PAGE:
Labor Department offers $10 million in grants to address gender equity in Mexico: Report

Progressives have long advocated for so-called gender equality in the workplace, demanding federal intervention for issues such as the purported wage gap between males and females.

While the topic is widely seen as worthy of attention domestically, the Biden administration has reportedly offered $10 million in taxpayer-funded grants to study gender equity in Mexico.

“Worker-centered approach”

President Joe Biden, who has already faced harsh criticism from the right for his costly domestic spending proposals, is now apparently throwing money at social issues in a foreign country.

In an announcement last month, the Department of Labor confirmed that the Bureau of International Labor Affairs made the funds available with the intent of improving “gender equity in the Mexican workplace.”

The funds were reportedly designated to help finance a project addressing the “number of women in union leadership, strengthen protections, reduce workplace discrimination and harassment, and increase wages for women.”

Taking a “worker-centered approach” to the issue, the Bien administration asserted that the project should also address ways to “increase women’s participation in collective bargaining and empower worker organizations to undertake sustained action to promote gender equity in the workplace.”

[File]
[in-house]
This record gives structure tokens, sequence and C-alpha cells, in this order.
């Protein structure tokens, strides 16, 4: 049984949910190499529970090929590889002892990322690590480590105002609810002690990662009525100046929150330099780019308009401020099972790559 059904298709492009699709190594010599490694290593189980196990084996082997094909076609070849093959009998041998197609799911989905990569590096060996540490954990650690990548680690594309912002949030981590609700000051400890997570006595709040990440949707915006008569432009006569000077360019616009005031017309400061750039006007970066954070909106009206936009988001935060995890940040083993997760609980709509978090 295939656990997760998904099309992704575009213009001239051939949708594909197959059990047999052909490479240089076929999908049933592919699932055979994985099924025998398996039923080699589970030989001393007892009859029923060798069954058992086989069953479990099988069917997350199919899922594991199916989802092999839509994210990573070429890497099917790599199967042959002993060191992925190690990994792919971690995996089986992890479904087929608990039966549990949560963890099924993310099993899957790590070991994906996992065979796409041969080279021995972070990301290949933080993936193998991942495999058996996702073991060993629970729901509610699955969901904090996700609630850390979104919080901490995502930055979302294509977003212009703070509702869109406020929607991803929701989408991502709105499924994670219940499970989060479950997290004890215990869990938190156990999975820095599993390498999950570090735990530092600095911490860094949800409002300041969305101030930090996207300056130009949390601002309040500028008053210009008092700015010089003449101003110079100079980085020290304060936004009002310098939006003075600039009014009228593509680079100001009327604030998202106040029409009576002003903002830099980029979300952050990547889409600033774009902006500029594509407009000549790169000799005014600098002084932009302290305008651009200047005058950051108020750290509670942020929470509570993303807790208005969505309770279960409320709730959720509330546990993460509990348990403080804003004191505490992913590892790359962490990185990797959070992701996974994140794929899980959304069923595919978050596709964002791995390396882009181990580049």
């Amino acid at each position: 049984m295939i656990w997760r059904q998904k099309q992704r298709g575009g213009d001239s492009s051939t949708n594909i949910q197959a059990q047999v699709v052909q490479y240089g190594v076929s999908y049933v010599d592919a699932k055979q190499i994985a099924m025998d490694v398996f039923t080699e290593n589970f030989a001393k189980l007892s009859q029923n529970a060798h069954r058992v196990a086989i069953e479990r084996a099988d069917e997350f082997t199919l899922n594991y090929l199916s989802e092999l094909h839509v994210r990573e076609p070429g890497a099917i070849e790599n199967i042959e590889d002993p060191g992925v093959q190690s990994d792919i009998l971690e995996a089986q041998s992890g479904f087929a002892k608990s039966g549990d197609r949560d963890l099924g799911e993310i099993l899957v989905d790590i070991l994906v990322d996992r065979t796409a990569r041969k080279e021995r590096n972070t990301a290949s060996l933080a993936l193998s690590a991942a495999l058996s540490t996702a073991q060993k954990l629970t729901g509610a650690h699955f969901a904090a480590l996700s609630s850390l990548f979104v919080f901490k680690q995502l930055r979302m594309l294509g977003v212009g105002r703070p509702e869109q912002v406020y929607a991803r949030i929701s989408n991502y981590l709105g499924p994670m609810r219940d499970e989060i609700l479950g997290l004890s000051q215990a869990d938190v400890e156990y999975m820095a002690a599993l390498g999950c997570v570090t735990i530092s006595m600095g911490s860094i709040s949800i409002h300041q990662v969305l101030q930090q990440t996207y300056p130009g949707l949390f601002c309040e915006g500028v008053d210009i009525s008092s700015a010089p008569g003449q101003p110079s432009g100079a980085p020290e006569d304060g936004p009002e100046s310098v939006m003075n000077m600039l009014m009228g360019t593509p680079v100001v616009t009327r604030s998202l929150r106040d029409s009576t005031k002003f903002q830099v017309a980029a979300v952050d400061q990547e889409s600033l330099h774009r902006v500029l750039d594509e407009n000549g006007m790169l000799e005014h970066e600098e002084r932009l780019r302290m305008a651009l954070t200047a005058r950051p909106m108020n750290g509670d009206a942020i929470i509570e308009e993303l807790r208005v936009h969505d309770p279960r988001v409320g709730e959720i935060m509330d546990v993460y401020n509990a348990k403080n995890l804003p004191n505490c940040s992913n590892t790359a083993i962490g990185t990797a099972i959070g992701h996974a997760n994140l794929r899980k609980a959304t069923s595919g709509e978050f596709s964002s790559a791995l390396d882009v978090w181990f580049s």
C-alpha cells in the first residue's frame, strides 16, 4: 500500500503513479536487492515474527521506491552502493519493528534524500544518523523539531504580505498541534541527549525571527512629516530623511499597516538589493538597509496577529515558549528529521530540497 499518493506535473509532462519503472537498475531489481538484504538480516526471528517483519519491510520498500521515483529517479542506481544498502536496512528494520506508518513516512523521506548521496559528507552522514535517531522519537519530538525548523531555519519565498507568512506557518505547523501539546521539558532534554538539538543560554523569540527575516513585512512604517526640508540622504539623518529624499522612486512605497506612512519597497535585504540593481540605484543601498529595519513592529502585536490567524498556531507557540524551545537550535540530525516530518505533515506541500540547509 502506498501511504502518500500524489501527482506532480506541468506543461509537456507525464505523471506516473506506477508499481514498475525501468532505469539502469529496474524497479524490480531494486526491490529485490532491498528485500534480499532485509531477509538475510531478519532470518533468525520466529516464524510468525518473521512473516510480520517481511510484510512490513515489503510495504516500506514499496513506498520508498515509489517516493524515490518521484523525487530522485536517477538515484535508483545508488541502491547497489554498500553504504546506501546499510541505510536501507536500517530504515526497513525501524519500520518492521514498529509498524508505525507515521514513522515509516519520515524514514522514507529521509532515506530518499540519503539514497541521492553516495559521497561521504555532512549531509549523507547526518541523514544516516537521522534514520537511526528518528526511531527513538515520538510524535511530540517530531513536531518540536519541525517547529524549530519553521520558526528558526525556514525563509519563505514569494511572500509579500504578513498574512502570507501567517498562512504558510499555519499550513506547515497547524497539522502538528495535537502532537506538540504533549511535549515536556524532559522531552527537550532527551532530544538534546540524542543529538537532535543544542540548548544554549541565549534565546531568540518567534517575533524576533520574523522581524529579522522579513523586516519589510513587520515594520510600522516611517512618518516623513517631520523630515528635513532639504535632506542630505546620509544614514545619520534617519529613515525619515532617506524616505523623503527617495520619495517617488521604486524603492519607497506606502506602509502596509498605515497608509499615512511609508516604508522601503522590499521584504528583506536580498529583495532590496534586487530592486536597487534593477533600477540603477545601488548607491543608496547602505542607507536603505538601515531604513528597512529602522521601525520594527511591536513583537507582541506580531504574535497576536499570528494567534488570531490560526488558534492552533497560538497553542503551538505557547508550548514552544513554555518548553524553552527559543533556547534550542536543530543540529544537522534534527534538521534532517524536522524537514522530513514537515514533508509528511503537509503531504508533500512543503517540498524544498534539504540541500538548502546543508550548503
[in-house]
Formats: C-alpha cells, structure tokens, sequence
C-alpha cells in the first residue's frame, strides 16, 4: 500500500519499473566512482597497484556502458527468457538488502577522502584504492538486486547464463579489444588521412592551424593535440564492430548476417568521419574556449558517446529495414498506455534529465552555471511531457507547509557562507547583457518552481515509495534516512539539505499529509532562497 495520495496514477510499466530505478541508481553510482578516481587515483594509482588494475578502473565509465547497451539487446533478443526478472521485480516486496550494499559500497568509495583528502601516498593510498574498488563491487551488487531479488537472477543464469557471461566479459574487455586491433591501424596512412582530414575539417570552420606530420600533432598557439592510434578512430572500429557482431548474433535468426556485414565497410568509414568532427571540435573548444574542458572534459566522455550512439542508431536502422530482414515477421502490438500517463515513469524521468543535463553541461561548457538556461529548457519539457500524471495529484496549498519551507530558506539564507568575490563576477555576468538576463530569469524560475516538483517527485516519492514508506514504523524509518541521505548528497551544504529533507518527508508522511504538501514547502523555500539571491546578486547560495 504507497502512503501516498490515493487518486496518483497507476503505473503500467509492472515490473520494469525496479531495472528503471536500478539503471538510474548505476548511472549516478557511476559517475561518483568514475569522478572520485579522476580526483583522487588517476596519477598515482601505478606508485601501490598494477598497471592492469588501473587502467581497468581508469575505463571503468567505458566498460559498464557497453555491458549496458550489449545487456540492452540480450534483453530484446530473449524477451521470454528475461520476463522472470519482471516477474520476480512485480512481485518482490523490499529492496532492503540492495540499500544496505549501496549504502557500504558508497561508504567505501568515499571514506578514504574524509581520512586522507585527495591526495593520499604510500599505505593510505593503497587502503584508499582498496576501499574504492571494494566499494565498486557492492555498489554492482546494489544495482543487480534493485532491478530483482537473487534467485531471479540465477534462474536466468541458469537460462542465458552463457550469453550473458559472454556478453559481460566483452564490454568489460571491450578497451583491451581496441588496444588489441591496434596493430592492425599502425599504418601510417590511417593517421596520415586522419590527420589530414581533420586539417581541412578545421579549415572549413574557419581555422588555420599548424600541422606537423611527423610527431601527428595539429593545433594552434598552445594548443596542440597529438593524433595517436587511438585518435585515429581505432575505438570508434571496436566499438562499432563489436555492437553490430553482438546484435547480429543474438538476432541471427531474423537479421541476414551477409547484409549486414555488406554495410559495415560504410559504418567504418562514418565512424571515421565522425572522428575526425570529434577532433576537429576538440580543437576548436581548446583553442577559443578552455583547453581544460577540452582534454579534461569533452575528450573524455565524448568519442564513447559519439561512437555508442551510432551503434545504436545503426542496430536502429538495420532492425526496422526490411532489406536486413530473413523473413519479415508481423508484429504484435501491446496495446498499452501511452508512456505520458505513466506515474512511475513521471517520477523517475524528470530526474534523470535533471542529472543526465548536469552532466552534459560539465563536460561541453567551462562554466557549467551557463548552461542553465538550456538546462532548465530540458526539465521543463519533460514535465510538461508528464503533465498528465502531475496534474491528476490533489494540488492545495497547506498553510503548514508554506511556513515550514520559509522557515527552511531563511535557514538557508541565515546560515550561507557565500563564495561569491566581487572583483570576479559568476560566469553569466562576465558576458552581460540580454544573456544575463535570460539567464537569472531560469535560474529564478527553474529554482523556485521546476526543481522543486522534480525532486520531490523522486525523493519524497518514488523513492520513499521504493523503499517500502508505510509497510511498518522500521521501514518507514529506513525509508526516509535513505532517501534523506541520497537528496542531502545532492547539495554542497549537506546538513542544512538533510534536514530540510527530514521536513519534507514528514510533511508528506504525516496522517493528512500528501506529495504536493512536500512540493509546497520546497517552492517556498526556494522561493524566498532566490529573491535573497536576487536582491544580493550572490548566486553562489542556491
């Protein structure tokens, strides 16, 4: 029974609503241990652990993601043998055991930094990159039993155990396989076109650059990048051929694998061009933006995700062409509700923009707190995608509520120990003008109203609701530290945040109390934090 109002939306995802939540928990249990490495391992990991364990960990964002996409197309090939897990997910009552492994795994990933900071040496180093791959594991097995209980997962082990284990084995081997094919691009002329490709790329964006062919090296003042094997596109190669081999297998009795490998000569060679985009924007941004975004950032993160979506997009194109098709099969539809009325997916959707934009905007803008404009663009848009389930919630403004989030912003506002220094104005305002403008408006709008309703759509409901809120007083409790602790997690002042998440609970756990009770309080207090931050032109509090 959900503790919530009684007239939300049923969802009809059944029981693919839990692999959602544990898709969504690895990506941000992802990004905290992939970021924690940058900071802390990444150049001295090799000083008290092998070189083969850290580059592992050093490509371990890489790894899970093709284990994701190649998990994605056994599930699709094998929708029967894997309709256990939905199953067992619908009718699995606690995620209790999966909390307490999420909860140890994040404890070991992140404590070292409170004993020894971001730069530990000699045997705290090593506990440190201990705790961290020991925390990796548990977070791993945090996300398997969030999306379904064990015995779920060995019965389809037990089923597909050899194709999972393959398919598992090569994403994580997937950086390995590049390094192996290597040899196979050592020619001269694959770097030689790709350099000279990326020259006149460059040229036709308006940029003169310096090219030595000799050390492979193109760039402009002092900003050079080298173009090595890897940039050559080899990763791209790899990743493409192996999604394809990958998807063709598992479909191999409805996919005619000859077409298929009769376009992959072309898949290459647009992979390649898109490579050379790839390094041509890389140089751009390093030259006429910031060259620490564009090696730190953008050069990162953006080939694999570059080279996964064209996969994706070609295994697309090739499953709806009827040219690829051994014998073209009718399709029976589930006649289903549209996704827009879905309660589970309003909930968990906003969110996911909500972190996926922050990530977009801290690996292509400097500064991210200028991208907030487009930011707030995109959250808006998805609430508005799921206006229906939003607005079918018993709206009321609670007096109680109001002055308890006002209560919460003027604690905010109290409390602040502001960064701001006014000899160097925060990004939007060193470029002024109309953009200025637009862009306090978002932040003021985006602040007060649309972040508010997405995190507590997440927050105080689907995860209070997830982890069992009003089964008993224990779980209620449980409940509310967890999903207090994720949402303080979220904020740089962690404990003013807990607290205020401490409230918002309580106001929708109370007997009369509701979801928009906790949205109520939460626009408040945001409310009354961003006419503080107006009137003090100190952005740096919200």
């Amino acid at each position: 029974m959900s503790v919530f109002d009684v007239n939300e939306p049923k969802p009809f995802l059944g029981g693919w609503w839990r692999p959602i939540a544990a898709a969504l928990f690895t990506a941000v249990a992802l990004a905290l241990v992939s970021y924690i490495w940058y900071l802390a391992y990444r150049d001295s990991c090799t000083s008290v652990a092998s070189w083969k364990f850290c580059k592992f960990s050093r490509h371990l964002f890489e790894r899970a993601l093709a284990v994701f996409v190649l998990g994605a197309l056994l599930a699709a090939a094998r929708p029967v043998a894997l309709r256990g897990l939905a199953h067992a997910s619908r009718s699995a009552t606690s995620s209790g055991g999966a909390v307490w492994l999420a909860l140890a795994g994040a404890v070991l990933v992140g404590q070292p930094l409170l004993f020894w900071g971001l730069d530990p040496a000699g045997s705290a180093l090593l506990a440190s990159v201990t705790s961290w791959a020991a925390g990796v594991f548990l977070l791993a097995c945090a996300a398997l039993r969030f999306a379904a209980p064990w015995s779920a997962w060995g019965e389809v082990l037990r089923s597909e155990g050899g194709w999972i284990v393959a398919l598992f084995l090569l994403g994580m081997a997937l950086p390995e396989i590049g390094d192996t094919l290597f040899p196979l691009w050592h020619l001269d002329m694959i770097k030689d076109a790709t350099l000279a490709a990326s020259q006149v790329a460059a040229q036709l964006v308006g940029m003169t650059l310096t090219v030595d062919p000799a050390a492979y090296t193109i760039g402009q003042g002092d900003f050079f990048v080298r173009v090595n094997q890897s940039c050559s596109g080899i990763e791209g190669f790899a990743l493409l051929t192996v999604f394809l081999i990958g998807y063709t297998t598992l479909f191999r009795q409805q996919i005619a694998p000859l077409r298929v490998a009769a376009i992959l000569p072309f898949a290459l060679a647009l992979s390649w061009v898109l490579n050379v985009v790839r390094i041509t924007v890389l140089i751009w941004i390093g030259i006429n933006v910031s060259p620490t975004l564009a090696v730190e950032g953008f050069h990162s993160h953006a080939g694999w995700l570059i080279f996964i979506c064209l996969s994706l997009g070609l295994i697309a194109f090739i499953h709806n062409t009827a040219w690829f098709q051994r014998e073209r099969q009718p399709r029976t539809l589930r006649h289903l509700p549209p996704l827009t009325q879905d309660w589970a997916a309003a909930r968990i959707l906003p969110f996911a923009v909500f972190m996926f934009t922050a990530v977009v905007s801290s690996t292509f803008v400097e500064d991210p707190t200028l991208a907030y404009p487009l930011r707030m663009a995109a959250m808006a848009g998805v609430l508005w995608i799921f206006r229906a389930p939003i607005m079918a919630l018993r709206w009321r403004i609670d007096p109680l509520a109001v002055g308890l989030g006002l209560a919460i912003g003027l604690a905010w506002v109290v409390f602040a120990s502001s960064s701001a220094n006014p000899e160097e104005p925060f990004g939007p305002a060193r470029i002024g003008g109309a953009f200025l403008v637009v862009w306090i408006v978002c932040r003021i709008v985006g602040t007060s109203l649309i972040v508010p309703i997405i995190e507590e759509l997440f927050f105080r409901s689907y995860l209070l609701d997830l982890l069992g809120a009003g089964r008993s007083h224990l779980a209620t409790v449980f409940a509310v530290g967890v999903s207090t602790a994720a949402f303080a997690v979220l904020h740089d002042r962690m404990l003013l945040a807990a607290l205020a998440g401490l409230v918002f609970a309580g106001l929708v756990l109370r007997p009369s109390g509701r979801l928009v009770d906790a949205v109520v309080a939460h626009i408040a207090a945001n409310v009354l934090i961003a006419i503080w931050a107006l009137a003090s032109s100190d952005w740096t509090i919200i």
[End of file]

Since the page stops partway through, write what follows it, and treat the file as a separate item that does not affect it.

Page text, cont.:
The bureau, which exists as a subsidiary of the Labor Department, has a stated mission to “strengthen global labor standards, enforce trading partners’ labor commitments, promote racial and gender equity, and combat child labor abuses, forced labor and human trafficking.”

U.S. agency calls out Mexican government

Judicial Watch called attention to the latest development after obtaining a lengthy document from the bureau that provided details about what the grant funds should be used for as well as how eligible non-governmental organizations could apply for their share of the $10 million.

That summary was similar to the initial Labor Department announcement in terms of the desired outcome. A section containing “background information,” however, revealed why the Biden administration is willing to allocate the funds.

According to that document, Mexico enacted several constitutional changes in 2017 that were ostensibly intended to address workplace gender inequities, but the nation’s government has been dragging its feet in actually implementing the changes.

The bureau further asserted that the changes would be necessary in order for Mexico to remain in compliance with the terms of the U.S.-Mexico-Canada Agreement on trade. Of course, the nation will have until 2023 to fully implement the proposed reforms.

A final decision regarding which applicants will receive the grant funding is expected by the end of the year. The Biden administration has not ruled out the possibility that additional funds could be made available for a future extension of its effort to interfere in and alter the manner in which Mexican workplaces are managed.

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